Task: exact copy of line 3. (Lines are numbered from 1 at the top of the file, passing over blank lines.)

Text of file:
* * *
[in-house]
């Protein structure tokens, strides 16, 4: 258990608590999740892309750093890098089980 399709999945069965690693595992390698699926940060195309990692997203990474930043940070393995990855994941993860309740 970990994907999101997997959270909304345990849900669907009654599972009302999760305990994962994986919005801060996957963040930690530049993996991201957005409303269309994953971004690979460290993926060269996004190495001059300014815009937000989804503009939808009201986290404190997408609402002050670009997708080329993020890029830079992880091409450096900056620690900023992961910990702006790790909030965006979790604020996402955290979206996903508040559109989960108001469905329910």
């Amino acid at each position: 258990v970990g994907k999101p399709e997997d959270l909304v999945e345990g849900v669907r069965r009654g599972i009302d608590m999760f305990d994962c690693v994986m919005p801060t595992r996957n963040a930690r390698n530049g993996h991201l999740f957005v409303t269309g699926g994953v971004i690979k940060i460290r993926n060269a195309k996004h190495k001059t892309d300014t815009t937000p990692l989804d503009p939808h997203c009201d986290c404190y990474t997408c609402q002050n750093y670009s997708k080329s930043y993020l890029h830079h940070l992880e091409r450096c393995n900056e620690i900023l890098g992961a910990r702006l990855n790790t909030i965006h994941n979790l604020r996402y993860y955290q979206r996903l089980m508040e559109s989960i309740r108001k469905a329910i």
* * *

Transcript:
């Amino acid at each position: 258990v970990g994907k999101p399709e997997d959270l909304v999945e345990g849900v669907r069965r009654g599972i009302d608590m999760f305990d994962c690693v994986m919005p801060t595992r996957n963040a930690r390698n530049g993996h991201l999740f957005v409303t269309g699926g994953v971004i690979k940060i460290r993926n060269a195309k996004h190495k001059t892309d300014t815009t937000p990692l989804d503009p939808h997203c009201d986290c404190y990474t997408c609402q002050n750093y670009s997708k080329s930043y993020l890029h830079h940070l992880e091409r450096c393995n900056e620690i900023l890098g992961a910990r702006l990855n790790t909030i965006h994941n979790l604020r996402y993860y955290q979206r996903l089980m508040e559109s989960i309740r108001k469905a329910i």